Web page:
The first page has this:  Public Release: 31-Dec-1969


Showing releases 1-25 out of 353 releases.

So I’m starting at the second page:

Public Release: 22-Jul-2008
Study suggests past climate changes may have promoted the formation of new species in the Amazon
Today, the Amazon basin is home to the richest diversity of life on earth, yet the reasons why this came to be are not well understood. A team of American and Brazilian researchers studied three species of leafcutter ants from Central and South America to determine how geography and climate affect the formation of new species. Their results will be published July 23 in the journal PLoS ONE.

Public Release: 22-Jul-2008
British Medical Journal
Drug abuse accounts for a third of the deaths behind Scotland’s higher mortality rate
Drug abuse accounts for a third of the deaths behind Scotland’s higher mortality rate, according to a study published on today.

Public Release: 22-Jul-2008
International Primatological Society 2008 Congress
New population of highly threatened greater bamboo lemur found in Madagascar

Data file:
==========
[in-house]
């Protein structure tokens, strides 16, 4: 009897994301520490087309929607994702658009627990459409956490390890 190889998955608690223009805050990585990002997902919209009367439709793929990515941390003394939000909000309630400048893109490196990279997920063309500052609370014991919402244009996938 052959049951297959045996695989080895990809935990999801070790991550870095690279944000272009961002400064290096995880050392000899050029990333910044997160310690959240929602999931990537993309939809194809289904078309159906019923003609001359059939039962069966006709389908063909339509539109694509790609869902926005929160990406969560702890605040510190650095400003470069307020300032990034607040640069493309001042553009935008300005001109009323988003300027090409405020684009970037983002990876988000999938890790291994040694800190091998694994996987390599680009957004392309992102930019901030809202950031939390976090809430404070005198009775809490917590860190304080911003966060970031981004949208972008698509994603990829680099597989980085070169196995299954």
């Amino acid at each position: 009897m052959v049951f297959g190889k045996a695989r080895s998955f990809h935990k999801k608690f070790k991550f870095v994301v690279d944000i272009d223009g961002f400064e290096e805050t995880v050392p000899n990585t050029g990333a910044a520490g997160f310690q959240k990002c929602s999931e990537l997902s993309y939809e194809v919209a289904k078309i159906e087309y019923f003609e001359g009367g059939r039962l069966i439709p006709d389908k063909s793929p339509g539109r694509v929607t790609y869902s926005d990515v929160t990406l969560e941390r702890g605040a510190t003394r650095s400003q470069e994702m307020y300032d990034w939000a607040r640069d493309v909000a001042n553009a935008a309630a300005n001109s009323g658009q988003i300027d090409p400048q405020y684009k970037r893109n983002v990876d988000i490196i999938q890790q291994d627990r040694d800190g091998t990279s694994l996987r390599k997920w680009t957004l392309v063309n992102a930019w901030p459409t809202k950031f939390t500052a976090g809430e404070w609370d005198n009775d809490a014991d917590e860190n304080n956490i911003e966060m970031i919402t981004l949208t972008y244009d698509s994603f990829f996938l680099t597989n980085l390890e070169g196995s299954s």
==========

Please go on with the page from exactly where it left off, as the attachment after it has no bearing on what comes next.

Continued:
Researchers in Madagascar have confirmed the existence of a population of greater bamboo lemurs more than 400 km from the only other place where the critically endangered species is known to live, raising hopes for its survival.
MITSINJO, Henry Doorly Zoo, Conservation International, Margot Marsh Biodiversity Foundation

Public Release: 22-Jul-2008
European Heart Journal
Heart disease is linked to worse mental processes that, in turn, predict the onset of dementia
Coronary heart disease is associated with a worse performance in mental processes such as reasoning, vocabulary and verbal fluency, according to a study of 5,837 middle-aged Whitehall civil servants published in the European Heart Journal. The study also found that the longer ago the heart disease had been diagnosed, the worse was the person’s cognitive performance and this effect was particularly marked in men.
British Medical Research Council, British Heart Foundation

Public Release: 21-Jul-2008
Proceedings of the National Academy of Sciences
Ultrasonic frogs can tune their ears to different frequencies
Researchers have discovered that a frog that lives near noisy springs in central China can tune its ears to different sound frequencies, much like the tuner on a radio can shift from one frequency to another.


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